The ball of yarn on the left is Manos del Uruguay (100% wool), gifted to me by my MIL.
The ball of yarn on the right is Peruvian Tweed (100% alpaca), purchased from Sophie’s Yarns in Philadelphia three or four years ago.
The bottom half of the swatch was knit in what is supposed to be Diagonal Ribbing from Barbara Walker’s 1st Treasury book.
Go ahead, say it. …. It looks ghastly, right?
I couldn’t agree more.
I have no idea how she made the diagonal ribbing look so pretty in the book. No idea at all.
The top half of the swatch is the winner: Fisherman’s Ribbing. It has all the characteristics that I wanted: elasticity, warmth and simplicity.
I had never knit Fisherman’s ribbing before and thus had a minor panic attack when trying to follow Walker’s instructions. Her instructions told me to P1, then K1 but into the stitch below. Repeat till end. Simple enough. Except after executing the K1 into the stitch below, I was puzzled as to what would happen with the stitch on the needle. Should I keep it on the needle? I tried doing just that for a few stitches, but it didn’t seem right. Then, I went in search of an online tutorial. I found one: Lana Grossa’s Knitting Tip. In the 3rd paragraph, my concern was addressed: “The stitch above is then more or less unravelled and forms a new loose stitch.” When performed correctly, it actually looks like two stitches are sitting on top of the newly knitted K1.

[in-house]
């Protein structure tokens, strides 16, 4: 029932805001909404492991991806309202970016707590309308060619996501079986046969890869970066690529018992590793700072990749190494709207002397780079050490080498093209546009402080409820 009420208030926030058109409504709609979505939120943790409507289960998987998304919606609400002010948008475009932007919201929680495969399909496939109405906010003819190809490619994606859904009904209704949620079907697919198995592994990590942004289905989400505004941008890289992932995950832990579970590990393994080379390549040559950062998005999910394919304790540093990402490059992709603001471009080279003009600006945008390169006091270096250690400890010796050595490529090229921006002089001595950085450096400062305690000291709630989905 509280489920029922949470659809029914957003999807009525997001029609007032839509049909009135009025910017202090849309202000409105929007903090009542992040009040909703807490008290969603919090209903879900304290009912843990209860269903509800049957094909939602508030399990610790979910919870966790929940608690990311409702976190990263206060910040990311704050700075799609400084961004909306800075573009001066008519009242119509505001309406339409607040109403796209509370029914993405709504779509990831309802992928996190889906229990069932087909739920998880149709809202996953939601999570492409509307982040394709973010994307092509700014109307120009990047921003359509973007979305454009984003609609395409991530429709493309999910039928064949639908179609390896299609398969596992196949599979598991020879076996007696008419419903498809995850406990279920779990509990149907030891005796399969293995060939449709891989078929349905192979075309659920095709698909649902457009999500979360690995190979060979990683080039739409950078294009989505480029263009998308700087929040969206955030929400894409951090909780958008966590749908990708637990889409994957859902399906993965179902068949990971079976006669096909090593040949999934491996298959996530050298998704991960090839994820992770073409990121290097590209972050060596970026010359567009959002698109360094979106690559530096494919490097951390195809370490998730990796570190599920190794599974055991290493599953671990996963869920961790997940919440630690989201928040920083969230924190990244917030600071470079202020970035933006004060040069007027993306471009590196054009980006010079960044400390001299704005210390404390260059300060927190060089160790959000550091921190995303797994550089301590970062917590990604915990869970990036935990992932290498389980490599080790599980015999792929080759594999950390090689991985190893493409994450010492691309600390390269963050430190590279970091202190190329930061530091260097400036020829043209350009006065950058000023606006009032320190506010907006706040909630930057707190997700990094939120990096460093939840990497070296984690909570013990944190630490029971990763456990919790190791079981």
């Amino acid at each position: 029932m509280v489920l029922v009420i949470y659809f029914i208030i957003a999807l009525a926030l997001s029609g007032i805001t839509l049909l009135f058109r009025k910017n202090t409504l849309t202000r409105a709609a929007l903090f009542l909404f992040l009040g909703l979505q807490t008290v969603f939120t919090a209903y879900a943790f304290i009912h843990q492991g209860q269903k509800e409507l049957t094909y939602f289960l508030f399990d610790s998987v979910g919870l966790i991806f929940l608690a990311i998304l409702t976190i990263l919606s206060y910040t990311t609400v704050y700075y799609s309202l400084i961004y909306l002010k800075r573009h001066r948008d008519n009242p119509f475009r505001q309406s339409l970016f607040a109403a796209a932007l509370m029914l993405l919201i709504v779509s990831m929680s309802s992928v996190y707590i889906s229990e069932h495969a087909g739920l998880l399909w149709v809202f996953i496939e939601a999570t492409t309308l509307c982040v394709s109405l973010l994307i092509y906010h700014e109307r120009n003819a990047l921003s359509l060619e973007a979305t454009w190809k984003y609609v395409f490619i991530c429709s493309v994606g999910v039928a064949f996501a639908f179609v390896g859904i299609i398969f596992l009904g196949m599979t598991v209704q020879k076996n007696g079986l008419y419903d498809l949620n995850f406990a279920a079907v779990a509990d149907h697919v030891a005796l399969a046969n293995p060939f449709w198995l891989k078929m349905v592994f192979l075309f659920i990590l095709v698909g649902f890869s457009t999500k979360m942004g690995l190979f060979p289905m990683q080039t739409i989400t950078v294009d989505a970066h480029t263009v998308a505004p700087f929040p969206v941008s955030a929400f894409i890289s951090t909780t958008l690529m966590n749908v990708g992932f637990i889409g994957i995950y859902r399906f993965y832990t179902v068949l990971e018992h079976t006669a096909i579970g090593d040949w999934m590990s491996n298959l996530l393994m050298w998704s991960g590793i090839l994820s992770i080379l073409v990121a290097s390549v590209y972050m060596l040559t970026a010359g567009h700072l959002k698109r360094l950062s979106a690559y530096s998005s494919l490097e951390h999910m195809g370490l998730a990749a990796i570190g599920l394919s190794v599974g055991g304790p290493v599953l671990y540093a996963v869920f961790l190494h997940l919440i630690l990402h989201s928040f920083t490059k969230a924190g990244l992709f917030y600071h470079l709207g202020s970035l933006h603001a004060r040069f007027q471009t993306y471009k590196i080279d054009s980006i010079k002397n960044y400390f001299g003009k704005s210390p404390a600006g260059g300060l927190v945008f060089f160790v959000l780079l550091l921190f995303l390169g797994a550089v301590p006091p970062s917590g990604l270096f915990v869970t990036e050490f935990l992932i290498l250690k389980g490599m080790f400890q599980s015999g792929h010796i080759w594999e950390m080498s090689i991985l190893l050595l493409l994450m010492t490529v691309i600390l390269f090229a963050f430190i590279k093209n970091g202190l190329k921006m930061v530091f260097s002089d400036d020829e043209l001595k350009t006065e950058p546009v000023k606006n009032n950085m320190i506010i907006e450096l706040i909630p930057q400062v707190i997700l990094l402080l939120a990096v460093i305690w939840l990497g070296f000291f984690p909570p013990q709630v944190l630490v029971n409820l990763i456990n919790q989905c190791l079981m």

You may notice that halfway through the swatch the stitches start to slant to the left. I did that on purpose. I really loved the way the diagonal ribbing looked in the book. Knit on circular needles, it would look stunning – a real eye pleaser. Plus, it would keep the pattern interesting. In order to accomplish the diagonal slant, I had to resort to using a cable needle on every K1 stitch. Two rows is all I managed. It was a bit too interesting for my taste. Plus, it reduced some of the elasticity. Fooey. No diagonal stitches. Maybe I can design a thick border at the top and bottom of the warmers instead.
I’ve also decided that I will not be using Manos as the main yarn. It’s thick and warm enough, but it’s only a single strand. These knee warmers have the potential of being well-worn. Additionally, I really wanted to use my own 2-ply, handspun wool. It would make the gift more personal. I still face the problem of not having enough handspun wool to make 2 knee warmers. What’s a girl to do? Exactly what any girl or fiber lover would do – go buy more. Yep, I did. It’s already en route.